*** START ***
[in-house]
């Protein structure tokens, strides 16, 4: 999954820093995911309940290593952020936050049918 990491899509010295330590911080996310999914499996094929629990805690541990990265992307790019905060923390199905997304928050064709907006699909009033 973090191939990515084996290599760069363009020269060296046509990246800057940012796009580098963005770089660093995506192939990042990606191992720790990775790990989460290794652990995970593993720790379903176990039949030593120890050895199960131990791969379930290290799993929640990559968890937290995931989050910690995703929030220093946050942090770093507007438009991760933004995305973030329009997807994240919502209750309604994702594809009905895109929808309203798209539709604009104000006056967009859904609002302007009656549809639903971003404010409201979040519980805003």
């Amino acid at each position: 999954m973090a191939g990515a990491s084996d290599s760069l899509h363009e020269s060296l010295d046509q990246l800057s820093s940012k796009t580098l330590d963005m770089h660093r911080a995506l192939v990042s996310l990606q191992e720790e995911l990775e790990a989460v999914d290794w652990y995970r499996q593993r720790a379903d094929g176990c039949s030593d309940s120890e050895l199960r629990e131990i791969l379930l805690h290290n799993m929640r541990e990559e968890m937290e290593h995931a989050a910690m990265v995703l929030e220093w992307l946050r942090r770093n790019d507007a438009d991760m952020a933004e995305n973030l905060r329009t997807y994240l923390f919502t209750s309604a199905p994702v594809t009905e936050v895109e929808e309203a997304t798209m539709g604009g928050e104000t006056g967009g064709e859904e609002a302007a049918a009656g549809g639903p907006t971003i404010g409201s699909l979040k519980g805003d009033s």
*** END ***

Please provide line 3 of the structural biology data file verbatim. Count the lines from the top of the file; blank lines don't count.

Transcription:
């Amino acid at each position: 999954m973090a191939g990515a990491s084996d290599s760069l899509h363009e020269s060296l010295d046509q990246l800057s820093s940012k796009t580098l330590d963005m770089h660093r911080a995506l192939v990042s996310l990606q191992e720790e995911l990775e790990a989460v999914d290794w652990y995970r499996q593993r720790a379903d094929g176990c039949s030593d309940s120890e050895l199960r629990e131990i791969l379930l805690h290290n799993m929640r541990e990559e968890m937290e290593h995931a989050a910690m990265v995703l929030e220093w992307l946050r942090r770093n790019d507007a438009d991760m952020a933004e995305n973030l905060r329009t997807y994240l923390f919502t209750s309604a199905p994702v594809t009905e936050v895109e929808e309203a997304t798209m539709g604009g928050e104000t006056g967009g064709e859904e609002a302007a049918a009656g549809g639903p907006t971003i404010g409201s699909l979040k519980g805003d009033s």